District to fall from ‘effective’ rating; bomb threats blamed
ELYRIA — After gaining an “effective” rating last year, the Elyria school district learned that it will drop back to continuous improvement status in state report cards issued today.
The margin was a 10th of a percentage point — the district got an 89.9 in the performance index, and it needed a 90 to retain the “effective” rating. Last year, the district’s performance index was 91.2.
What makes it worse, the Ohio Department of Education refused to consider extenuating circumstances, such as a slew of bomb threats in the days leading up to the tests. In Elyria, the week before the tests is usually spent reviewing material and preparing for the tests.
“The last three days before the tests, we had four bomb threats,” Superintendent Paul Rigda said. “If only 12 kids weren’t distracted and did a little better, I think that 10th of a percentage point wouldn’t be an issue.”
Elyria officials filed an appeal based on “unusual circumstances,” but the bomb threats didn’t qualify, said Karla Carruthers, spokeswoman for the Ohio Department of Education.
“Our appeal process isn’t for dismissing results,” Carruthers said. “It’s for just calculation errors in the file. We certainly sympathize with the situation, but our appeals process doesn’t involve dismissing test scores.”
Rigda and other top educators in the district were bitter — and even angry — that their appeal was dismissed without any opportunity to speak to Susan Tave Zelman, the state’s superintendent of public instruction.
“I believe this warranted superintendent-to-superintendent (discussion),” Rigda said. “It’s terrible — I can’t remember being this disappointed. We don’t want the public to think we’ve let them down — we did not work less.
“Our critics will say we were a flash in the pan,” Rigda said.
The bomb-threat situation became so grave that additional security officers and administrators were stationed at the high school and the superintendent, mayor and police chief held a press conference indicating that if the bomb threats continued, the high school might have to be closed on a temporary basis.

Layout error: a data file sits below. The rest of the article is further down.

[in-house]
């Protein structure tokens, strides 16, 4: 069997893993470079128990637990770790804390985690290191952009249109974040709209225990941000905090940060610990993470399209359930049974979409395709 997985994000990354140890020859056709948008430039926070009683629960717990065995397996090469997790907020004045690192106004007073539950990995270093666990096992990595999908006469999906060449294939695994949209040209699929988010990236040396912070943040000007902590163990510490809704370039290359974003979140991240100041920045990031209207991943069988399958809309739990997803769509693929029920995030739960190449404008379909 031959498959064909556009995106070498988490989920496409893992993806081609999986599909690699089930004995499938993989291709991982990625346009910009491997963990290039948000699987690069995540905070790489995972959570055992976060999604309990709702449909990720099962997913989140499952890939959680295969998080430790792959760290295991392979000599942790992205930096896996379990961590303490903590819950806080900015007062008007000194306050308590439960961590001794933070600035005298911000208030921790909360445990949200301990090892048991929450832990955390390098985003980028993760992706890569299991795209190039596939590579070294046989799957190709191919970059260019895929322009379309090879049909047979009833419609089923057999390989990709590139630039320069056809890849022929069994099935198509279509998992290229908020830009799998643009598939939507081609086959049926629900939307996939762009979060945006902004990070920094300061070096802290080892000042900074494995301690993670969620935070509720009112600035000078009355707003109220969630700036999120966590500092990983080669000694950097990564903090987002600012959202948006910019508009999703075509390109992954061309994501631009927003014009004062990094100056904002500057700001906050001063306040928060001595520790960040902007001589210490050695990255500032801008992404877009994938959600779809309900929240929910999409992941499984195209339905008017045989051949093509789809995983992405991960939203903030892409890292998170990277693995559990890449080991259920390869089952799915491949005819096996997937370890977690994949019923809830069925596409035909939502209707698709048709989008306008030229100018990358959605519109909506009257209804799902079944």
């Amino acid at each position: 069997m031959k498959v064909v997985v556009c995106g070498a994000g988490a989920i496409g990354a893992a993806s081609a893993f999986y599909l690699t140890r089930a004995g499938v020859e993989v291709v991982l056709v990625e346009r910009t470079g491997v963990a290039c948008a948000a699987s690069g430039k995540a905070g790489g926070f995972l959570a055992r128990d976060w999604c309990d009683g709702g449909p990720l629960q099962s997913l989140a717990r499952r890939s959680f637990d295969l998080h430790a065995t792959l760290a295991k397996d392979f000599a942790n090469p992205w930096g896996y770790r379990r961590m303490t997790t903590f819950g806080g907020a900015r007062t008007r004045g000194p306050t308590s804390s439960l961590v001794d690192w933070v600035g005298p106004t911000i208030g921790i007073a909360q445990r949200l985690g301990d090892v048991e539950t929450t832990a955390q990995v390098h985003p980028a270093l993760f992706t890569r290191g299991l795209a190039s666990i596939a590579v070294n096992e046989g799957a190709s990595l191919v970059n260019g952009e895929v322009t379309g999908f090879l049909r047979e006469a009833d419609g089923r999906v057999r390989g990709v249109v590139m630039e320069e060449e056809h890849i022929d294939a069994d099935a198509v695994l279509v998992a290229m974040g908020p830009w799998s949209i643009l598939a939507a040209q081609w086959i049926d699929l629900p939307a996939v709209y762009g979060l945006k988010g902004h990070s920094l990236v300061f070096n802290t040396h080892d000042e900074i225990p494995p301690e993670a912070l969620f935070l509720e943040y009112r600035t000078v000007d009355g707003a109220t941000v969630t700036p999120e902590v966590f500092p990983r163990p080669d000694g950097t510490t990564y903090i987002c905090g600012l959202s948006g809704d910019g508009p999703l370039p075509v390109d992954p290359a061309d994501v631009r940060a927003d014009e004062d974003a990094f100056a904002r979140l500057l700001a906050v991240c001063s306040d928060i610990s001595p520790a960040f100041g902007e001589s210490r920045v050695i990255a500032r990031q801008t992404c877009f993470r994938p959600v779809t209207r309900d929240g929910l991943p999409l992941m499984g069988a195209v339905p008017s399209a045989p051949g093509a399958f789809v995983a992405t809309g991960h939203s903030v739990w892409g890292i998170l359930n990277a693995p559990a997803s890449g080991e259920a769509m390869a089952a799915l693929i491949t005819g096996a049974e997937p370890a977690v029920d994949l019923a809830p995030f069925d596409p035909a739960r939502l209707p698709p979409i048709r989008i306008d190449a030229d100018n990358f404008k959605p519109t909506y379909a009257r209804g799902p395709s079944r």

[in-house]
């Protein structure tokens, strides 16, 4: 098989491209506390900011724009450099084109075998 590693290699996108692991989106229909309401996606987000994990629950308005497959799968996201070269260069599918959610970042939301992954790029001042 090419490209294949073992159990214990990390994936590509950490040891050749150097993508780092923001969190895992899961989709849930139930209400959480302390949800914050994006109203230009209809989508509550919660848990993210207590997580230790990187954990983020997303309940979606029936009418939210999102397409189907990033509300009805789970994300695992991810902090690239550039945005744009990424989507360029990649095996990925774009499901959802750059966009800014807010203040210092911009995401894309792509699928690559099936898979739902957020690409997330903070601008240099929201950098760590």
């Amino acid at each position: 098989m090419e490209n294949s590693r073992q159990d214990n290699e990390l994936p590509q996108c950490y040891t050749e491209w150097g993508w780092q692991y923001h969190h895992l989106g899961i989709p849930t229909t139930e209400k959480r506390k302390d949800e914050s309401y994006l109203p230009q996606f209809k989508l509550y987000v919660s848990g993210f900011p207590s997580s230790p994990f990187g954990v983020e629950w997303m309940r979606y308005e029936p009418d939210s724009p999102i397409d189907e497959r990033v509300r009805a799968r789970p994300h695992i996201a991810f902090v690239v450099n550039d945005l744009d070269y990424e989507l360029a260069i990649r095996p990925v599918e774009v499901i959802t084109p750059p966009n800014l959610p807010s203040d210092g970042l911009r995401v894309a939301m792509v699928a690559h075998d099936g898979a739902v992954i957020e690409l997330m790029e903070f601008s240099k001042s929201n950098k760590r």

Mark Sutter, Elyria’s director of academic services for secondary education, said he and other educators noticed that students at the high school seemed more on edge than other years while taking the Ohio Graduation Test.
Despite the disappointment of missing “effective” status by a fraction, Sutter there were some bright areas in the results — graduation rates improved dramatically and, for the first time, the Elyria district met test standards for 11th-grade science.
The graduation rate — which is always reported with a year’s delay — was 84.4 percent in the 2004-05 school year and 89.3 percent in the 2005-06 school year, he said.
Michele Stoffan, Elyria’s director of academic services for primary education, said Elyria was one of four urban districts to obtain effective status. Out of 21 urban districts in the state, just Cleveland Heights, University Heights and Parma have also climbed to effective status, she said.
Rigda said state officials told Sutter “to blame them (state officials), but that’s not the help we need — to blame others.”
Rigda said the schools just wanted the same chance that Elyria teachers give their students. He said teachers are allowed, if a student comes close to the points needed for an A, to give that student the top grade if the teacher thinks the student put forth the effort and hard work to deserve it.
Rigda said it appears that the Ohio Department of Education “didn’t want to deal with it — they didn’t want to set a precedent in helping an urban district.”
If truth be told, Rigda said the entire system of giving report cards is unfair because it compares districts with a large number of wealthy or middle-class households to those such as Elyria, which educate students from a wide range of economic backgrounds.
When asked if his disappointment could be considered sour grapes, Rigda said, “I admit it — I’m not denying it.”
Rigda acknowledged the district’s staff may have been somewhat distracted by the successful effort to pass a levy to build a new high school, but that was an important mission.
Voters approved a $45 million bond issue in May by a margin of 62 percent to 38 percent to build the new school. The remainder of the $68 million project will be funded by the state.
Contact Cindy Leise at 653-6250 or email@example.com.